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Our organization has been asked to comply with PCI DSS.

As part of IT Department, we need to demonstrate that none of our IT infrastructure stores any carhdolder data nor sensitive authetication data. That is like 7 types of data (i.e PAN, cardholder name, service code, expiration date, full magnetic stripe, validation code, PIN) We have tried some tools that search files and helps us to identify PANs, but none of them identify patterns for the rest of the data types such as service code, full magnetic stripe or validation code which are sensitive data and according to PCI should not be stored whatsoever. How could we perform a similar scanning in a database?

What would be the best technical way to demonstrate we don't store any of that data?

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    You want to prove that something doesn't exist? – Neil McGuigan Jul 2 '15 at 19:54
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As one comment above says, you're trying to prove a negative and that's quite difficult! Using tools which search for regular expressions are useful but they often return many false positives and are unable to search many file types. As a result, the use of a tool should be a single tool within your arsenal.

You can review what systems and application handle cardholder data and look at log files, error files, database tables and verify cardholder data is not present. If you used to have cardholder data, you could review the legacy storage locations and verify any purges have been successful and that backup media has been over-written or destroyed.

The PCI DSS scope states that the PAN is the defining factor for cardholder data. If you have a cardholder name or expiration date and no PAN, there's no issue.

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The most common way to prove cardholder data isn't on a system is to use a tool to scan that system for cardholder data such as ccsrch.

Acording to the PCI DSS

Cardholder Data: At a minimum, cardholder data consists of the full PAN. 
Cardholder data may also appear in the form of the full PAN plus any of the following:
cardholder name, expiration date and/or service code See Sensitive Authentication Data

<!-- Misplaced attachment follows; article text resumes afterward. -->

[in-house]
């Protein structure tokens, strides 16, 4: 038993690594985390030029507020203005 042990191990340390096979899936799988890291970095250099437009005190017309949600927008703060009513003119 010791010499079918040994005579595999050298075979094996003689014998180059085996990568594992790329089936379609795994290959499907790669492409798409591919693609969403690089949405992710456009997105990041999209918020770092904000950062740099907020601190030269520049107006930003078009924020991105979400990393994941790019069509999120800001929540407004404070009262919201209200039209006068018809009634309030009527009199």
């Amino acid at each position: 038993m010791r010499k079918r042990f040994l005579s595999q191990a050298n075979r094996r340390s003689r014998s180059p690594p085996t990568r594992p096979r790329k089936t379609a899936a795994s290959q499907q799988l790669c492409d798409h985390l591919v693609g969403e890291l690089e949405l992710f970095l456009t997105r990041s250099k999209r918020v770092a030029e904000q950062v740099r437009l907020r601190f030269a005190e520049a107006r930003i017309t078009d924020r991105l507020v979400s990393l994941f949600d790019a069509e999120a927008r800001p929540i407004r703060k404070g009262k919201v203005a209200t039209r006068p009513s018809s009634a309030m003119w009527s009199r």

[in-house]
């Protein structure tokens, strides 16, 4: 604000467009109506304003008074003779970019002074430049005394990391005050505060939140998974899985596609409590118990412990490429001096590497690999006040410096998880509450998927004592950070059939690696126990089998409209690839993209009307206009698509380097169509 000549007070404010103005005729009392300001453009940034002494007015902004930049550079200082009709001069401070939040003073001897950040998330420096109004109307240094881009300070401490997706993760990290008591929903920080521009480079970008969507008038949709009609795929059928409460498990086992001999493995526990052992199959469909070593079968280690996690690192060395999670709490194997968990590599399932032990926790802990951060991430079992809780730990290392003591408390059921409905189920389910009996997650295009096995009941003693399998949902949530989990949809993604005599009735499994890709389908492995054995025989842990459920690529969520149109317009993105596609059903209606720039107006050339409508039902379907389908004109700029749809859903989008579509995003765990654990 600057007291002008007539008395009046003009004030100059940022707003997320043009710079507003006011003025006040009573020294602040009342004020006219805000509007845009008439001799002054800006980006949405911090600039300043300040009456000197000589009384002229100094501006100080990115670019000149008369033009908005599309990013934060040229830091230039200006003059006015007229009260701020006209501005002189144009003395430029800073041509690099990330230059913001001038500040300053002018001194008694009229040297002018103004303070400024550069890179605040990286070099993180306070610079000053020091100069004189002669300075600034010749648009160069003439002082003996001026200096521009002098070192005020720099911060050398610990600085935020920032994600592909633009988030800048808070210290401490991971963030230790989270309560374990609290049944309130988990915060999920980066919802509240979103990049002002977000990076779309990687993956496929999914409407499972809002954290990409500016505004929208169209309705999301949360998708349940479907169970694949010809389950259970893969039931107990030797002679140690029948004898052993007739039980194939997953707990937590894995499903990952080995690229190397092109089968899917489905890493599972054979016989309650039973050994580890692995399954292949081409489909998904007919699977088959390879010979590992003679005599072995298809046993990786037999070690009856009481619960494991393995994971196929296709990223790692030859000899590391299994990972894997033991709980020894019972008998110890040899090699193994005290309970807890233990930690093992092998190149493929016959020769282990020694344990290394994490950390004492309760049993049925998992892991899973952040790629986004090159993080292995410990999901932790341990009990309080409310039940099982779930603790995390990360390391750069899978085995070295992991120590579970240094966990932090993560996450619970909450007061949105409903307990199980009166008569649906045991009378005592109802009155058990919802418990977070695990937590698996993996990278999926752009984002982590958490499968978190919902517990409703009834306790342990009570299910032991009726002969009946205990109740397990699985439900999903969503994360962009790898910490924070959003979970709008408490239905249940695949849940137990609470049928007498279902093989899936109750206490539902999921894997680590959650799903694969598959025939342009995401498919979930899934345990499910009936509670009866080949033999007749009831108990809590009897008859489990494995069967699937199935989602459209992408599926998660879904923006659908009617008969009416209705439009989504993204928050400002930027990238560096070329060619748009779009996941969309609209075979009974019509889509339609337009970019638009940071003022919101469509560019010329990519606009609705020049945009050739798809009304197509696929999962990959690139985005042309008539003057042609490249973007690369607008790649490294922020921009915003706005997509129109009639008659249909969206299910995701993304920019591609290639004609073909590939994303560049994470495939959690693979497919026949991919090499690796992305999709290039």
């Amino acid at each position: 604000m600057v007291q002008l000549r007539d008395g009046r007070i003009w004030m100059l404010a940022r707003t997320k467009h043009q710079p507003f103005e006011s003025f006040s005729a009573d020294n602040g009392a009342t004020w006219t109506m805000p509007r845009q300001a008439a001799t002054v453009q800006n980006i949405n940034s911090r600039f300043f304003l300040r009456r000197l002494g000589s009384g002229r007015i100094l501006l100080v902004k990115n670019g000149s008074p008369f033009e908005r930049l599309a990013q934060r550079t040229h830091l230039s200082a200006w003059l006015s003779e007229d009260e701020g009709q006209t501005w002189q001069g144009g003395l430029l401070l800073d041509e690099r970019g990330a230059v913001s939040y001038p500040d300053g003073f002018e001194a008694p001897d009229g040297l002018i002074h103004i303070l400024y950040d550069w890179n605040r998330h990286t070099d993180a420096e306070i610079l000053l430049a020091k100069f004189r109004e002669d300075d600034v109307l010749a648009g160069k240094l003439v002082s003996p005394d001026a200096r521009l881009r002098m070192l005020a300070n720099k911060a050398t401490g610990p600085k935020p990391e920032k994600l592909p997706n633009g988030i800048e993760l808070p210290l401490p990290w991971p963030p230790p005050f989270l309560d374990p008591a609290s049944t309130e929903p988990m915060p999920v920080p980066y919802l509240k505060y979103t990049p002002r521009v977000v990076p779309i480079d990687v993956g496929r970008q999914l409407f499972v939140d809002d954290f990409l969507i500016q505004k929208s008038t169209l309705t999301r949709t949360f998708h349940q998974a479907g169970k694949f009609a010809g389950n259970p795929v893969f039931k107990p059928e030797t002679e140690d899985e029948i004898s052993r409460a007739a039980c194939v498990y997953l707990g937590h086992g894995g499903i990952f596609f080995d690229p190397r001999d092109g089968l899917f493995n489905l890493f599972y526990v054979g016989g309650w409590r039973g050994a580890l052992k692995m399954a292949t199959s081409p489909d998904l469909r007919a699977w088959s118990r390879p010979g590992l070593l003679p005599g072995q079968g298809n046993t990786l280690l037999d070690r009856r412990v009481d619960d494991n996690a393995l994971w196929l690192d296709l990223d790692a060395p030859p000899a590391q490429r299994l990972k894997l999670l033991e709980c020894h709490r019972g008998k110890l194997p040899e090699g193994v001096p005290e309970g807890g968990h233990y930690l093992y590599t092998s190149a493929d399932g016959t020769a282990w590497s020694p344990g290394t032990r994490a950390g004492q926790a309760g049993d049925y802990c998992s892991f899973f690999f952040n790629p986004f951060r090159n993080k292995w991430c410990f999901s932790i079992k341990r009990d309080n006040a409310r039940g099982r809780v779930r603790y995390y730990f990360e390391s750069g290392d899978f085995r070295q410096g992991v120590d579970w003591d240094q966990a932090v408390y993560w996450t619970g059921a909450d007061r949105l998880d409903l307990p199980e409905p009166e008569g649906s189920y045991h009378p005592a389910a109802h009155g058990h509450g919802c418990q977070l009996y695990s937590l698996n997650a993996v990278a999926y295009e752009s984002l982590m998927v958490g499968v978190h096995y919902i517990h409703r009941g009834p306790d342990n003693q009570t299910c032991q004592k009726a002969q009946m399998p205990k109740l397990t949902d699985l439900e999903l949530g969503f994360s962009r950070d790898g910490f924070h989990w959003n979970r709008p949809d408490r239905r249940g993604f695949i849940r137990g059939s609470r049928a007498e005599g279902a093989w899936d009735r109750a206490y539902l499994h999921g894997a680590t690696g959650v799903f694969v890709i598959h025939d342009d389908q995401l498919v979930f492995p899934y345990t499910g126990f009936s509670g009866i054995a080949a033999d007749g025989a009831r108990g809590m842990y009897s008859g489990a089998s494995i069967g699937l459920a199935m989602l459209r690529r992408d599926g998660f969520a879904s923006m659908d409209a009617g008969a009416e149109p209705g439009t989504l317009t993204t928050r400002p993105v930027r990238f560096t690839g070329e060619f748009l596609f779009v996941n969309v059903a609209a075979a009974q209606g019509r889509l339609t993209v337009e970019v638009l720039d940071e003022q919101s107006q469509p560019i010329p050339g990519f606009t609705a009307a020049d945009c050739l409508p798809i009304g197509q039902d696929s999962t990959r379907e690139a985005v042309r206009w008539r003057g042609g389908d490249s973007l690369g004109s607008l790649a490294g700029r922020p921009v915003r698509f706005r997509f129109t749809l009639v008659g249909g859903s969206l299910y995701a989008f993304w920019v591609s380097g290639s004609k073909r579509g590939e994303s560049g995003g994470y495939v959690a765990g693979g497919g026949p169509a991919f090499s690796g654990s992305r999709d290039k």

for additional data elements that may be transmitted or processed (but not stored) as
part of a payment transaction.

The key word here being PLUS any of the following: cardholder name, expiration date ect... If you can prove PANs don't exist then cardholder names and expiration dates aren't necessarily cardholder data. The CVV code should still never be stored ever, but proving that every 3 or 4 digit number is or isn't a CVV is impossible so this comes down to data flows and ensuring these things aren't stored. It would be best to ask your auditor how they'd like you to prove the non existence of cardholder data and on which systems they need proof for.

The Spider tool from Cornell used to be quite popular but I believe they charge for it now.

You can find a blog post with other options HERE (thanks google).

  • that tool only does PAN - the OP specifically says they have tools for PAN but not the rest of the data – schroeder Jul 2 '15 at 22:37
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    ccsrch does search for track data as well. Edited answer to point out that if PANs aren't found then the rest of the data isn't cardholder data. – JekwA Jul 2 '15 at 22:47
  • Cardholder data isn't the only kind of data that needs protection: pcisecuritystandards.org/pdfs/pci_fs_data_storage.pdf – schroeder Jul 2 '15 at 22:55
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    Without the presence of a PAN it's impossible to know if someone's name and a date paired with it is CC data. It could be a service sign up, or termination date. – JekwA Jul 2 '15 at 23:03
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One of the items that the DSS requires is a diagram showing the flow of PCI data through the system and network. When I have been asked to prove this negative, I have shown the questioner the code architecture, which also shows the data objects, the paths they use, and where the data is stored/removed. I follow up with showing the systems that the data passes through and perform an examination for CC numbers on a statistically relevant sample (log files, both application and system).

As explained above, I am not proving a negative, but by going through these steps, and having the proper documentation available, the questioner seems to be more accepting of the fact that our processes do not require the storage of the PAN and that is implemented within code.

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